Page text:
But unmarried cohabitation never has this clarity of commitment. Whatever private understandings may have been entered into (and these vary enormously), the whole relationship is surrounded by a public haze of ambiguous commitment. When a woman introduces her ‘boyfriend’ or ‘partner’ (horrible word), we are left to guess the nature of their relationship. When a cohabitation breaks, we do not know what private understandings or assurances have been broken and by whom.
3. Furthermore, in marriage there is public clarity that the vows have been made equally by man and wife. Whereas all too often in cohabitations there is a disparity of expectation. Typically (though not always) the woman expects the relationship to last (and persuades herself that her man has committed himself to her) while the man regards the whole business as much more of a “let’s see how it goes” relationship.
4. To the unmarried couple we may therefore say, “Either your relationship is committed for life or it is immoral. If it is not immoral, you must be committed for life. In which case, you ought to be willing to stand up and say so. For what reason might there be for keeping your commitment private? Answer: none. On the contrary, if you really love one another, you will make the public commitment, since this commitment aligns the resources of wider families and society behind you, holds you to it by our expectations that you will be a man and a woman of your word. Public commitment therefore buttresses your relationship and makes it more likely to last (much more likely, as the statistics indicate). And if you are not willing to make this public commitment, the only possible reason is that you are not really committed like this at all and do not really love one another. In which case your relationship is immoral.”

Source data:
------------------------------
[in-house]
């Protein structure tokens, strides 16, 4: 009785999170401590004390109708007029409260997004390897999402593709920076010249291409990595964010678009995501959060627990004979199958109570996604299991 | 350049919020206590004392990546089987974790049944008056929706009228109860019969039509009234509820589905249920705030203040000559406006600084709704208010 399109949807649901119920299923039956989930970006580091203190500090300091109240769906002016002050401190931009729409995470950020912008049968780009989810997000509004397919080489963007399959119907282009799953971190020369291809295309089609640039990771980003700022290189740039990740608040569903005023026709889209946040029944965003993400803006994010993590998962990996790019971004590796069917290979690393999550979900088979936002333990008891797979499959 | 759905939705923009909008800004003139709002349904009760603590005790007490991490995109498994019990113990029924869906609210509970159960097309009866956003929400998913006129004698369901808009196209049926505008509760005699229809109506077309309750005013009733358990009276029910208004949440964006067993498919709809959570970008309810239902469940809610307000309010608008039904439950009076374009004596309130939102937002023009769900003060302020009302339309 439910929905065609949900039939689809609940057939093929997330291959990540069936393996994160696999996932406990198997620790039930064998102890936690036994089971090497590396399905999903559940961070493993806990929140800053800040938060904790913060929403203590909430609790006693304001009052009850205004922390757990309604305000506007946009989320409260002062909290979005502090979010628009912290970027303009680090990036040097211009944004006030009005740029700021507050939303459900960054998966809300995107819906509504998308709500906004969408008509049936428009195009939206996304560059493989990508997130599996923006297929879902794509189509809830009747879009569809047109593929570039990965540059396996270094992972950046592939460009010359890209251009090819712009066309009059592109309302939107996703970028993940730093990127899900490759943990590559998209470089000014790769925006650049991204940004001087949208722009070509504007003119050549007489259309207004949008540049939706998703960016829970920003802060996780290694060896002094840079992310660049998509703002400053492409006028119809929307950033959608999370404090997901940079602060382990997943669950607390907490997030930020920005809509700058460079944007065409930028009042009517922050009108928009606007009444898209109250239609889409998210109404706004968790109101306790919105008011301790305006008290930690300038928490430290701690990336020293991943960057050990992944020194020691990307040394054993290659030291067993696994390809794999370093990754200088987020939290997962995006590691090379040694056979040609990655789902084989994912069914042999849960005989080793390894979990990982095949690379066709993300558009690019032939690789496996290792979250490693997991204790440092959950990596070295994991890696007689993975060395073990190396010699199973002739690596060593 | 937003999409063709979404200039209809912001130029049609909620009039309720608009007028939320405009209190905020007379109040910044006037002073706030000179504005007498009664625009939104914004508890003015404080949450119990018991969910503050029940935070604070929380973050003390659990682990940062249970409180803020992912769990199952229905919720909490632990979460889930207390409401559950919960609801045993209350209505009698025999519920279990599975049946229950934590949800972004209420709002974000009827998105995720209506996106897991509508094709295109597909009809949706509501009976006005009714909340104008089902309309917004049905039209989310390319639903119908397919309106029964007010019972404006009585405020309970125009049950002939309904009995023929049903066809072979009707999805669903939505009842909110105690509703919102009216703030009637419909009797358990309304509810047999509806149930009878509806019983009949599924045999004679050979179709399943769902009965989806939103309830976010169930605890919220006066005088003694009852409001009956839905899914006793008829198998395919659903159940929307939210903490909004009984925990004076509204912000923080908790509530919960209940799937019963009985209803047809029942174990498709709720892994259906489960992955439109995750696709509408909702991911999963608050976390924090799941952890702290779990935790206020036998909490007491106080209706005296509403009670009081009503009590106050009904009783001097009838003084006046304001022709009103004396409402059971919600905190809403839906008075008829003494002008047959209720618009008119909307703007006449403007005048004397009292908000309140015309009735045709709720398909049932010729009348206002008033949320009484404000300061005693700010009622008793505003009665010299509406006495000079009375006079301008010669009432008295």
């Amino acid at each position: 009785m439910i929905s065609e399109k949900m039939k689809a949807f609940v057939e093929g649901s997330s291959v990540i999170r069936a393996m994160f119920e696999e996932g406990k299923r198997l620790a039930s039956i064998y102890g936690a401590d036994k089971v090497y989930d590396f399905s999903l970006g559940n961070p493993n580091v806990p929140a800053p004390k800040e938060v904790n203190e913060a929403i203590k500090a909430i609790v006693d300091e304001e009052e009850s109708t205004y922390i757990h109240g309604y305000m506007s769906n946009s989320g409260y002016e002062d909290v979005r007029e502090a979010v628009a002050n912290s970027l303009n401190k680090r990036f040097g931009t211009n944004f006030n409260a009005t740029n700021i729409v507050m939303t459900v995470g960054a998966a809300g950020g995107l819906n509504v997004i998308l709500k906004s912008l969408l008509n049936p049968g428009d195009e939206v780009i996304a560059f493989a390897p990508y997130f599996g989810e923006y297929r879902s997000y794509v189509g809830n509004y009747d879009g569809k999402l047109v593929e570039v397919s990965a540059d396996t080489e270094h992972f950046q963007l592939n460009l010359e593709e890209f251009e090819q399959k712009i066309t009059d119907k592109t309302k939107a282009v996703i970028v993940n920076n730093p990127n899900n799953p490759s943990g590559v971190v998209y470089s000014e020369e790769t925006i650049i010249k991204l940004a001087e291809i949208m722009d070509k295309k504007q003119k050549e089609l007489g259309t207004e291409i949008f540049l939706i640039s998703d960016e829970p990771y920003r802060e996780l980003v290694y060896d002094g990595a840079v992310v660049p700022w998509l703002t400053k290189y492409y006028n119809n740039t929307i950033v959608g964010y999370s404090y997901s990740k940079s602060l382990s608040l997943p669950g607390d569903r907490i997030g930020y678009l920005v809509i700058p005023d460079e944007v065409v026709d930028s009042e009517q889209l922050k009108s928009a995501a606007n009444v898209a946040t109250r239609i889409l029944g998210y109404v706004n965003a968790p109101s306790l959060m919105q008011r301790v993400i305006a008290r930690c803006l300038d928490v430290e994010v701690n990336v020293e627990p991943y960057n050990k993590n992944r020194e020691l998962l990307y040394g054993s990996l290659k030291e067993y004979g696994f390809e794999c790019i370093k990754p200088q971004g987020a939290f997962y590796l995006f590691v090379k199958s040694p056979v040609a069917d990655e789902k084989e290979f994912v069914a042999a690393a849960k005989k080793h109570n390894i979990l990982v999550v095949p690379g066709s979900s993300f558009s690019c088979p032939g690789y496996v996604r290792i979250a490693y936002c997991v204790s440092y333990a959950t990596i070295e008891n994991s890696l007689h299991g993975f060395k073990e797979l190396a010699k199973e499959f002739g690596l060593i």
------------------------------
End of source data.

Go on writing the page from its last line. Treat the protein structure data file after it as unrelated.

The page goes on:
Ash’s conclusion is the following:
That sounds a touch harsh, and it will need to be said in the context of a pastor who loves and cares; but it does need to be said to any professing Christian couple who really think it is moral to live together unmarried. For although they think they love one another, actually they do not love one another very much—and certainly not enough to make sex moral.
What would you say? How would you respond?